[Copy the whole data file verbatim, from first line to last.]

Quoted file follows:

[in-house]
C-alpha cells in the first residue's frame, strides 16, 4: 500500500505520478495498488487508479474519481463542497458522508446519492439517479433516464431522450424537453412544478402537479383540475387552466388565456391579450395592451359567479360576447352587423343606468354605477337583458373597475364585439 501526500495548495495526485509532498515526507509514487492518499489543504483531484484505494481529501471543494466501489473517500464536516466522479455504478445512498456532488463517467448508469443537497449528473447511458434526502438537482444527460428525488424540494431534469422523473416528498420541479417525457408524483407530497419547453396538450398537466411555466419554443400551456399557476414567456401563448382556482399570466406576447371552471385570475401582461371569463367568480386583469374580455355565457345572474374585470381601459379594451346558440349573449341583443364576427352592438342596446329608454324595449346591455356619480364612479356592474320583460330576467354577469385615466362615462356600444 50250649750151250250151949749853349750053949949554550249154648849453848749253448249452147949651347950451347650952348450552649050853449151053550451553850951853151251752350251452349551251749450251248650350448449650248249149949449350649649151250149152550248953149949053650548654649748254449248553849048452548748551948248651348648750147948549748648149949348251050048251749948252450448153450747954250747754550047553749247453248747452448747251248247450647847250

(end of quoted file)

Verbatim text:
[in-house]
C-alpha cells in the first residue's frame, strides 16, 4: 500500500505520478495498488487508479474519481463542497458522508446519492439517479433516464431522450424537453412544478402537479383540475387552466388565456391579450395592451359567479360576447352587423343606468354605477337583458373597475364585439 501526500495548495495526485509532498515526507509514487492518499489543504483531484484505494481529501471543494466501489473517500464536516466522479455504478445512498456532488463517467448508469443537497449528473447511458434526502438537482444527460428525488424540494431534469422523473416528498420541479417525457408524483407530497419547453396538450398537466411555466419554443400551456399557476414567456401563448382556482399570466406576447371552471385570475401582461371569463367568480386583469374580455355565457345572474374585470381601459379594451346558440349573449341583443364576427352592438342596446329608454324595449346591455356619480364612479356592474320583460330576467354577469385615466362615462356600444 50250649750151250250151949749853349750053949949554550249154648849453848749253448249452147949651347950451347650952348450552649050853449151053550451553850951853151251752350251452349551251749450251248650350448449650248249149949449350649649151250149152550248953149949053650548654649748254449248553849048452548748551948248651348648750147948549748648149949348251050048251749948252450448153450747954250747754550047553749247453248747452448747251248247450647847250